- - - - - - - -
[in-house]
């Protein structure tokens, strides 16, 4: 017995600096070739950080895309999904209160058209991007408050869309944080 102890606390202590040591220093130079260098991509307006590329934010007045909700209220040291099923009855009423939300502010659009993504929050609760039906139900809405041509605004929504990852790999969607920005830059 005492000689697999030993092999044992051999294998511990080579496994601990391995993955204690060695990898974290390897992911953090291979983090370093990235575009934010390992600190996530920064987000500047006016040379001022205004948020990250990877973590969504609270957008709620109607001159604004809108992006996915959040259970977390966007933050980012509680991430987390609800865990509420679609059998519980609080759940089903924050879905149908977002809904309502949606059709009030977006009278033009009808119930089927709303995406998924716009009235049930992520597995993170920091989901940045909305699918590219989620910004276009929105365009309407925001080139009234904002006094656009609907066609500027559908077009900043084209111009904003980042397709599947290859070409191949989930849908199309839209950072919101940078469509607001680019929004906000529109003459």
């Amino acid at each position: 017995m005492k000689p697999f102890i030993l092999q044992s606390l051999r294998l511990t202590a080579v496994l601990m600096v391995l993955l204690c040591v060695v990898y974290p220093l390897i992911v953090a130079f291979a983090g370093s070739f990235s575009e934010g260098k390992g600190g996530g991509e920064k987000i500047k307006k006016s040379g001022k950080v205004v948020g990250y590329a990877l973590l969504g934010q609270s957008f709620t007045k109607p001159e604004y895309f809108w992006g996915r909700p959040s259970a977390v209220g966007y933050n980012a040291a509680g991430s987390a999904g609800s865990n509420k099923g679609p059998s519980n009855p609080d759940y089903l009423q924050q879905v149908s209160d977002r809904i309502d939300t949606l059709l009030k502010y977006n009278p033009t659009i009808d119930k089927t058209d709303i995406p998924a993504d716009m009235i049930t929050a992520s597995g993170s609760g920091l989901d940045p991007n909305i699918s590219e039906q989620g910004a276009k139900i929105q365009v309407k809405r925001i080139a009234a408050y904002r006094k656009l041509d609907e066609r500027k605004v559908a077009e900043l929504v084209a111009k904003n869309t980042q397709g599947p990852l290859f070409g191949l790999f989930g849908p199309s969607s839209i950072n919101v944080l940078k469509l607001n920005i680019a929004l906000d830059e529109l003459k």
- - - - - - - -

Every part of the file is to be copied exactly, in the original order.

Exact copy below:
[in-house]
């Protein structure tokens, strides 16, 4: 017995600096070739950080895309999904209160058209991007408050869309944080 102890606390202590040591220093130079260098991509307006590329934010007045909700209220040291099923009855009423939300502010659009993504929050609760039906139900809405041509605004929504990852790999969607920005830059 005492000689697999030993092999044992051999294998511990080579496994601990391995993955204690060695990898974290390897992911953090291979983090370093990235575009934010390992600190996530920064987000500047006016040379001022205004948020990250990877973590969504609270957008709620109607001159604004809108992006996915959040259970977390966007933050980012509680991430987390609800865990509420679609059998519980609080759940089903924050879905149908977002809904309502949606059709009030977006009278033009009808119930089927709303995406998924716009009235049930992520597995993170920091989901940045909305699918590219989620910004276009929105365009309407925001080139009234904002006094656009609907066609500027559908077009900043084209111009904003980042397709599947290859070409191949989930849908199309839209950072919101940078469509607001680019929004906000529109003459």
């Amino acid at each position: 017995m005492k000689p697999f102890i030993l092999q044992s606390l051999r294998l511990t202590a080579v496994l601990m600096v391995l993955l204690c040591v060695v990898y974290p220093l390897i992911v953090a130079f291979a983090g370093s070739f990235s575009e934010g260098k390992g600190g996530g991509e920064k987000i500047k307006k006016s040379g001022k950080v205004v948020g990250y590329a990877l973590l969504g934010q609270s957008f709620t007045k109607p001159e604004y895309f809108w992006g996915r909700p959040s259970a977390v209220g966007y933050n980012a040291a509680g991430s987390a999904g609800s865990n509420k099923g679609p059998s519980n009855p609080d759940y089903l009423q924050q879905v149908s209160d977002r809904i309502d939300t949606l059709l009030k502010y977006n009278p033009t659009i009808d119930k089927t058209d709303i995406p998924a993504d716009m009235i049930t929050a992520s597995g993170s609760g920091l989901d940045p991007n909305i699918s590219e039906q989620g910004a276009k139900i929105q365009v309407k809405r925001i080139a009234a408050y904002r006094k656009l041509d609907e066609r500027k605004v559908a077009e900043l929504v084209a111009k904003n869309t980042q397709g599947p990852l290859f070409g191949l790999f989930g849908p199309s969607s839209i950072n919101v944080l940078k469509l607001n920005i680019a929004l906000d830059e529109l003459k």